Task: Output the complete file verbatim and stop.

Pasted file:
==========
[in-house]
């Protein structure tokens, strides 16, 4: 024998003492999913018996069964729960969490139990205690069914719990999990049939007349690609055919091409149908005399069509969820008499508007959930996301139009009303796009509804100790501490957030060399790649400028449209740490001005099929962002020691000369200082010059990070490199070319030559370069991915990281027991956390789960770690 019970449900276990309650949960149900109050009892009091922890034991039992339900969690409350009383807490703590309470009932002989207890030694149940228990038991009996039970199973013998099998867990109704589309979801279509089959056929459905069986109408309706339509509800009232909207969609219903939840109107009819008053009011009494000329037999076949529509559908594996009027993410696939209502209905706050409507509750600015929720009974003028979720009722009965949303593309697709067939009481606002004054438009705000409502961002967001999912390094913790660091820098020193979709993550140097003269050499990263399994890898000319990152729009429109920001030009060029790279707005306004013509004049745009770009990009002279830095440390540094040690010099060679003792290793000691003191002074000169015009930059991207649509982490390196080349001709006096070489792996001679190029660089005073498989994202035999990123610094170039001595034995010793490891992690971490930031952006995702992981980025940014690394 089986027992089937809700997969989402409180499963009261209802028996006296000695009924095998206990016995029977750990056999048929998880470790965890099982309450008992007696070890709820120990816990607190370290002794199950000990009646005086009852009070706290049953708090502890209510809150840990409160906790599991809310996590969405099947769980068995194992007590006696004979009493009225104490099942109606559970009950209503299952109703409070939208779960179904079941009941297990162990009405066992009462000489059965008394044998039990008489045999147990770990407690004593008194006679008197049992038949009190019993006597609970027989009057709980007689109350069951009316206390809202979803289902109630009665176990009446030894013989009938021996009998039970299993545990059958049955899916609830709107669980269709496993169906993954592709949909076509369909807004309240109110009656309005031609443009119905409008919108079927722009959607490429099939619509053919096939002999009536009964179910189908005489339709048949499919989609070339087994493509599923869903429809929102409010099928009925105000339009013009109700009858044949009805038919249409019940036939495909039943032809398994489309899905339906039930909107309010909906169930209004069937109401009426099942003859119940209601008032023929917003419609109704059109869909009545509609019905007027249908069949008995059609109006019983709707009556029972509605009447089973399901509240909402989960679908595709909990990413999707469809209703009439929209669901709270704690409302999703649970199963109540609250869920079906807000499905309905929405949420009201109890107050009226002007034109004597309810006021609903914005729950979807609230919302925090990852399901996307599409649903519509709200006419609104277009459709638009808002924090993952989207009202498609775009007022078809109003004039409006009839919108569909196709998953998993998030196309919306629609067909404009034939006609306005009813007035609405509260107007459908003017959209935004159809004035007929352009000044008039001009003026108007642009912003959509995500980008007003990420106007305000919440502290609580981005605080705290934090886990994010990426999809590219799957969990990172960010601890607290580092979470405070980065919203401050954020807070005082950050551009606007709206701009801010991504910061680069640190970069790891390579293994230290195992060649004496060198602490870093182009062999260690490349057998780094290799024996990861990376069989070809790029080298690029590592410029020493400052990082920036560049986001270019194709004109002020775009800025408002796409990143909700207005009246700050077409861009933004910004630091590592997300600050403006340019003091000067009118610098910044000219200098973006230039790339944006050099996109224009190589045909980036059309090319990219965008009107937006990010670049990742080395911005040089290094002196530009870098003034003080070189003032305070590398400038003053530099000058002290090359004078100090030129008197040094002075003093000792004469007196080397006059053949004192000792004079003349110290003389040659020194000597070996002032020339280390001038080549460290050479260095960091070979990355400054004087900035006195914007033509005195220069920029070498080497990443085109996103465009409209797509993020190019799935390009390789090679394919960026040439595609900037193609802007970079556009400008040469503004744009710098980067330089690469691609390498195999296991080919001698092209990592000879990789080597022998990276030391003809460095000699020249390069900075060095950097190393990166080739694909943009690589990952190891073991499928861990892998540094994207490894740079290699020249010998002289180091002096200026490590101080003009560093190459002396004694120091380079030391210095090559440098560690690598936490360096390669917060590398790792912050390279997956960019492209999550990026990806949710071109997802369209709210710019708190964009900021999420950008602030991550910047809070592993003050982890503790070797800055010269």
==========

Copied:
[in-house]
């Protein structure tokens, strides 16, 4: 024998003492999913018996069964729960969490139990205690069914719990999990049939007349690609055919091409149908005399069509969820008499508007959930996301139009009303796009509804100790501490957030060399790649400028449209740490001005099929962002020691000369200082010059990070490199070319030559370069991915990281027991956390789960770690 019970449900276990309650949960149900109050009892009091922890034991039992339900969690409350009383807490703590309470009932002989207890030694149940228990038991009996039970199973013998099998867990109704589309979801279509089959056929459905069986109408309706339509509800009232909207969609219903939840109107009819008053009011009494000329037999076949529509559908594996009027993410696939209502209905706050409507509750600015929720009974003028979720009722009965949303593309697709067939009481606002004054438009705000409502961002967001999912390094913790660091820098020193979709993550140097003269050499990263399994890898000319990152729009429109920001030009060029790279707005306004013509004049745009770009990009002279830095440390540094040690010099060679003792290793000691003191002074000169015009930059991207649509982490390196080349001709006096070489792996001679190029660089005073498989994202035999990123610094170039001595034995010793490891992690971490930031952006995702992981980025940014690394 089986027992089937809700997969989402409180499963009261209802028996006296000695009924095998206990016995029977750990056999048929998880470790965890099982309450008992007696070890709820120990816990607190370290002794199950000990009646005086009852009070706290049953708090502890209510809150840990409160906790599991809310996590969405099947769980068995194992007590006696004979009493009225104490099942109606559970009950209503299952109703409070939208779960179904079941009941297990162990009405066992009462000489059965008394044998039990008489045999147990770990407690004593008194006679008197049992038949009190019993006597609970027989009057709980007689109350069951009316206390809202979803289902109630009665176990009446030894013989009938021996009998039970299993545990059958049955899916609830709107669980269709496993169906993954592709949909076509369909807004309240109110009656309005031609443009119905409008919108079927722009959607490429099939619509053919096939002999009536009964179910189908005489339709048949499919989609070339087994493509599923869903429809929102409010099928009925105000339009013009109700009858044949009805038919249409019940036939495909039943032809398994489309899905339906039930909107309010909906169930209004069937109401009426099942003859119940209601008032023929917003419609109704059109869909009545509609019905007027249908069949008995059609109006019983709707009556029972509605009447089973399901509240909402989960679908595709909990990413999707469809209703009439929209669901709270704690409302999703649970199963109540609250869920079906807000499905309905929405949420009201109890107050009226002007034109004597309810006021609903914005729950979807609230919302925090990852399901996307599409649903519509709200006419609104277009459709638009808002924090993952989207009202498609775009007022078809109003004039409006009839919108569909196709998953998993998030196309919306629609067909404009034939006609306005009813007035609405509260107007459908003017959209935004159809004035007929352009000044008039001009003026108007642009912003959509995500980008007003990420106007305000919440502290609580981005605080705290934090886990994010990426999809590219799957969990990172960010601890607290580092979470405070980065919203401050954020807070005082950050551009606007709206701009801010991504910061680069640190970069790891390579293994230290195992060649004496060198602490870093182009062999260690490349057998780094290799024996990861990376069989070809790029080298690029590592410029020493400052990082920036560049986001270019194709004109002020775009800025408002796409990143909700207005009246700050077409861009933004910004630091590592997300600050403006340019003091000067009118610098910044000219200098973006230039790339944006050099996109224009190589045909980036059309090319990219965008009107937006990010670049990742080395911005040089290094002196530009870098003034003080070189003032305070590398400038003053530099000058002290090359004078100090030129008197040094002075003093000792004469007196080397006059053949004192000792004079003349110290003389040659020194000597070996002032020339280390001038080549460290050479260095960091070979990355400054004087900035006195914007033509005195220069920029070498080497990443085109996103465009409209797509993020190019799935390009390789090679394919960026040439595609900037193609802007970079556009400008040469503004744009710098980067330089690469691609390498195999296991080919001698092209990592000879990789080597022998990276030391003809460095000699020249390069900075060095950097190393990166080739694909943009690589990952190891073991499928861990892998540094994207490894740079290699020249010998002289180091002096200026490590101080003009560093190459002396004694120091380079030391210095090559440098560690690598936490360096390669917060590398790792912050390279997956960019492209999550990026990806949710071109997802369209709210710019708190964009900021999420950008602030991550910047809070592993003050982890503790070797800055010269």